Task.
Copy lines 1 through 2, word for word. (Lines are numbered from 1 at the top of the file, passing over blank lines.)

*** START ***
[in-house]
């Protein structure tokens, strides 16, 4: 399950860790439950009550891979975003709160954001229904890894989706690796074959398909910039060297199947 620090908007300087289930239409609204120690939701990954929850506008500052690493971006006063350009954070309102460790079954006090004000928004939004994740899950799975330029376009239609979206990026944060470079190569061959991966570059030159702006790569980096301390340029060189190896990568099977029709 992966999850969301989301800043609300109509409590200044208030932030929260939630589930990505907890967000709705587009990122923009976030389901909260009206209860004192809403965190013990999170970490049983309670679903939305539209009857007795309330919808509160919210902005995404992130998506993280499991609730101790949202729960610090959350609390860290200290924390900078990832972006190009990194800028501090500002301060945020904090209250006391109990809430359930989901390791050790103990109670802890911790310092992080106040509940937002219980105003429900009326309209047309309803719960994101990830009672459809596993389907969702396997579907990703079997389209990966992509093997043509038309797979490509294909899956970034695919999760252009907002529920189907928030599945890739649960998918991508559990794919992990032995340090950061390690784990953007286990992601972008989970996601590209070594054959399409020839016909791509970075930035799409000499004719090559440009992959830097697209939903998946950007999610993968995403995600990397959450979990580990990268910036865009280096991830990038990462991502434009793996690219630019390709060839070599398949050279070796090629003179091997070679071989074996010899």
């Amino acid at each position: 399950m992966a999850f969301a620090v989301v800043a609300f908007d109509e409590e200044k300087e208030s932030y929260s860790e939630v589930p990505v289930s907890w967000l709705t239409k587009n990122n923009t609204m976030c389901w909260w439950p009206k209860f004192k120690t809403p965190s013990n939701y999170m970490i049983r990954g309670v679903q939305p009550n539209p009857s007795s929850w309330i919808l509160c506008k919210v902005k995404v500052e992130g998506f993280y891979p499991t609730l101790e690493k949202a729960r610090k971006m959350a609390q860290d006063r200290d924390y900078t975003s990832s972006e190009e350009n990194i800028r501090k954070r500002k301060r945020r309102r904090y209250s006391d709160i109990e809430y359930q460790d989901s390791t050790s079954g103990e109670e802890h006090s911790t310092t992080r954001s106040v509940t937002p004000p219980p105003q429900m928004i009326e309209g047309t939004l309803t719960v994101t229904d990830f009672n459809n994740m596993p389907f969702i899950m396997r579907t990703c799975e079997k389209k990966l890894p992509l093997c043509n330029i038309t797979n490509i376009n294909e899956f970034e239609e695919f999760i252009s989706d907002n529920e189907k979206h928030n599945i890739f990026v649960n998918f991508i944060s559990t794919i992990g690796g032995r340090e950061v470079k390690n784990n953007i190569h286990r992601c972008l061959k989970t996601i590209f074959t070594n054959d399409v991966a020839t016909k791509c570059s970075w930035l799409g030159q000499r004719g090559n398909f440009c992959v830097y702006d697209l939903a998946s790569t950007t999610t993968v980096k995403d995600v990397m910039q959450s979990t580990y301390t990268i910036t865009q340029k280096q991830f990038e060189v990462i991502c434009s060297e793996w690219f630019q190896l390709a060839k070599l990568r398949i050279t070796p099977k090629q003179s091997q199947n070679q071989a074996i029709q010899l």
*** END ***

[in-house]
């Protein structure tokens, strides 16, 4: 399950860790439950009550891979975003709160954001229904890894989706690796074959398909910039060297199947 620090908007300087289930239409609204120690939701990954929850506008500052690493971006006063350009954070309102460790079954006090004000928004939004994740899950799975330029376009239609979206990026944060470079190569061959991966570059030159702006790569980096301390340029060189190896990568099977029709 992966999850969301989301800043609300109509409590200044208030932030929260939630589930990505907890967000709705587009990122923009976030389901909260009206209860004192809403965190013990999170970490049983309670679903939305539209009857007795309330919808509160919210902005995404992130998506993280499991609730101790949202729960610090959350609390860290200290924390900078990832972006190009990194800028501090500002301060945020904090209250006391109990809430359930989901390791050790103990109670802890911790310092992080106040509940937002219980105003429900009326309209047309309803719960994101990830009672459809596993389907969702396997579907990703079997389209990966992509093997043509038309797979490509294909899956970034695919999760252009907002529920189907928030599945890739649960998918991508559990794919992990032995340090950061390690784990953007286990992601972008989970996601590209070594054959399409020839016909791509970075930035799409000499004719090559440009992959830097697209939903998946950007999610993968995403995600990397959450979990580990990268910036865009280096991830990038990462991502434009793996690219630019390709060839070599398949050279070796090629003179091997070679071989074996010899």